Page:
Meet Luisa Guarco, E23

School: School of Engineering

Degree: Bachelor of Science

Home: Where my parents are—right now, that’s Miami—but Tufts always will be home to me, too.

Why was the School of Engineering the right place for you?

I knew I wanted to do engineering, but it was also important to me to get a liberal arts education. Other schools I visited seemed to be creating engineers who were good at doing math and science, but who didn’t focus as much on the problems they were trying to solve. I thought, “How can I be a good engineer if I don’t even know what I’m trying to solve, or if I can’t figure out what the actual problems are?”

All this deep knowledge in the necessary math and science is great—but it doesn’t give you anything if you don’t know what you’re working toward. Tufts seemed to offer the whole package, and I fell in love with that.

Also, a lot of other engineering schools gave the impression that they didn’t necessarily want their engineers to succeed. At Tufts, the message was, “A lot of engineering is hard, and we know it’s hard, but we want you to succeed.” Everyone’s here to help you.

How did you know engineering was the right field for you in the first place?

I was a slow learner early on, late to reading, late to writing, and I struggled with math. Eventually, I was diagnosed with dyslexia, and I got a lot of help, which was great, but in some ways, it was a scarring experience that pushed me away from the humanities. So, you could say that I ended up in engineering because, unlike with other subjects, no one ever told me I was bad at it!

Looking back over your time on the Hill, what are you proudest of?

With a friend of mine who graduated last year, I co-founded the Mechanical Engineering and Human Factors Engineering Diversity, Equity, Inclusion, and Justice Board. It’s an organization that tries to help students clearly convey to faculty their experiences, what they feel they need, and where they feel they’re being left behind.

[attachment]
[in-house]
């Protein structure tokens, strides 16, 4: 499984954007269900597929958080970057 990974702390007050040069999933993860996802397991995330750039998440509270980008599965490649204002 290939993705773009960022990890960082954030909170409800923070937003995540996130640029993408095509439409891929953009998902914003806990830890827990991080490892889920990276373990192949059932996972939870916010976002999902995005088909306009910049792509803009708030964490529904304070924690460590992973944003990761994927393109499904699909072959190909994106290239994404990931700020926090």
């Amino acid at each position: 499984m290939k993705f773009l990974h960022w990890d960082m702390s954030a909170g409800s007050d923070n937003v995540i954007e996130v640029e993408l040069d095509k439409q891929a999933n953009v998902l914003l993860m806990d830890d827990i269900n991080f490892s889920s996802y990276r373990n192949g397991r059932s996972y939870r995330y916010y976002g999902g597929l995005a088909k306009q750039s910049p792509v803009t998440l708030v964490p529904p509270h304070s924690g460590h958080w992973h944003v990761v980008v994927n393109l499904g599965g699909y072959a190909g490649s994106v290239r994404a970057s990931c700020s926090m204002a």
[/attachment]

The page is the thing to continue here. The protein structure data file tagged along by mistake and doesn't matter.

For example, this year, a lot of students felt like they were being misgendered by faculty. We suggested to professors that they might ask students to say their pronouns before they give presentations or fill out a survey about pronoun usage at the start of the school year.

We also stepped in when students came to us and said that they didn’t have the resources to do independent projects. That’s challenging, because independent projects are a big part of the engineering experience and a great way to build a portfolio. Now we’re working on setting up a tab in the Nolop FAST Facility [makerspace] so that students who identify as low-income can access funds, do their independent projects, and be on a level playing field with everyone else in terms of the portfolios they’re building.

What’s next for you?

I’m going to Cincinnati, Ohio! I’ve always lived close to the beach, so it might be hard for me, but I’m excited about the program I’m going to do: a two-year rotational program at GE Aerospace, which will allow me to work on commercial planes. It’ll be an adventure!

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